17:58 GMT28 November 2020
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    A stunning video was shared by the US Naval Institute's Twitter feed on Friday, showing a Royal Navy assault team practising stunts that seemed like something straight out of an action film.

    The UK's Royal Navy has been seen practising storming potential enemy vessels with the use of real-life Iron Man-style jet suits.

    With a flight time of eight minutes, the suits give the wearer the ability to fly using five mini jet engines, with four strapped to his hands and one on his back.

    The jets are said to be able to reach a speed capacity of 55 mph (88.51 kph). They are also able to generate a stunning brake horsepower of 1000bhp.

    ​The action-packed footage was widely shared on the Twitter page of the US Naval Institute, showing one man clad in the suit flying through the air from a sea vessel and successfully landing on a ship, only to return back to the vessel he took off from.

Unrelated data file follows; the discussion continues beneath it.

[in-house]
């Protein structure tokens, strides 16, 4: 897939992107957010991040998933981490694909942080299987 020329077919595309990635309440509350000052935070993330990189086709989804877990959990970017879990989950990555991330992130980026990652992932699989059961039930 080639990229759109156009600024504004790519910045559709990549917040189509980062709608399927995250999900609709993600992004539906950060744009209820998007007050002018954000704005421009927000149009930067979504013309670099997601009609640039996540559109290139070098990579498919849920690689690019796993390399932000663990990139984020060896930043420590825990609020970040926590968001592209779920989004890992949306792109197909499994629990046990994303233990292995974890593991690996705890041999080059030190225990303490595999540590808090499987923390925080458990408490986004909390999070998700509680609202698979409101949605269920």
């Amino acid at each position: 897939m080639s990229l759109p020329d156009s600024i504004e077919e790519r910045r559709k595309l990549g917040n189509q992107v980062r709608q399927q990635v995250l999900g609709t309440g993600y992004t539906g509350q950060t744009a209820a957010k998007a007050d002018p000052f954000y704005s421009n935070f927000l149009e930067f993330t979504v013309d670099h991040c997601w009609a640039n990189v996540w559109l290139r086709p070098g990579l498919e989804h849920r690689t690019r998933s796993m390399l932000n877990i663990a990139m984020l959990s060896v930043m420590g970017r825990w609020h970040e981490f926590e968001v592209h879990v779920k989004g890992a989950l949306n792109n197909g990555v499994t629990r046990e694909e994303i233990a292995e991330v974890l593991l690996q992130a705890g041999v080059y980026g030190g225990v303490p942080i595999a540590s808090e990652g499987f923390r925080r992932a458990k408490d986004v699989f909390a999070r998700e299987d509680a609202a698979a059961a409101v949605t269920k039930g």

Another video shows four men in jet suits “levitating” effortlessly towards a vessel, as they soar through the sky, and shaking hands to congratulate each other after accomplishing the feat.

    In the accompanying caption, the US Naval Institute wrote that the tests were to determine whether “Iron Man-like suits” were a viable option for use to “swarm and board ships”.

    The Institute added that US Special Operations Command was currently evaluating a jet pack that could potentially “reach speeds of more than 200 mph".

    ‘Human Propulsion’

    The Jet Suit was made by Gravity Industries, a British “human propulsion technology start-up", founded in 2017 and headquartered in Salisbury, UK.

    The suits have been making the rounds since then, with British inventor and founder of Gravity Industries Richard Browning demonstrating how they work.

    ​Browning, dubbed the "real-life Iron Man" by media outlets around the world, once achieved a speed of 32.02 miles per hour (51.53 km/h) with the suit during a Guinness World Records attempt for “Fastest speed in a body controlled jet engine powered suit”.

    ​In September, a jet suit for paramedics was tested over the Lake District by the Great North Air Ambulance Service, to discover that the “flying paramedics” were able to reach patients within minutes.

     

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    Royal Navy, jet suit
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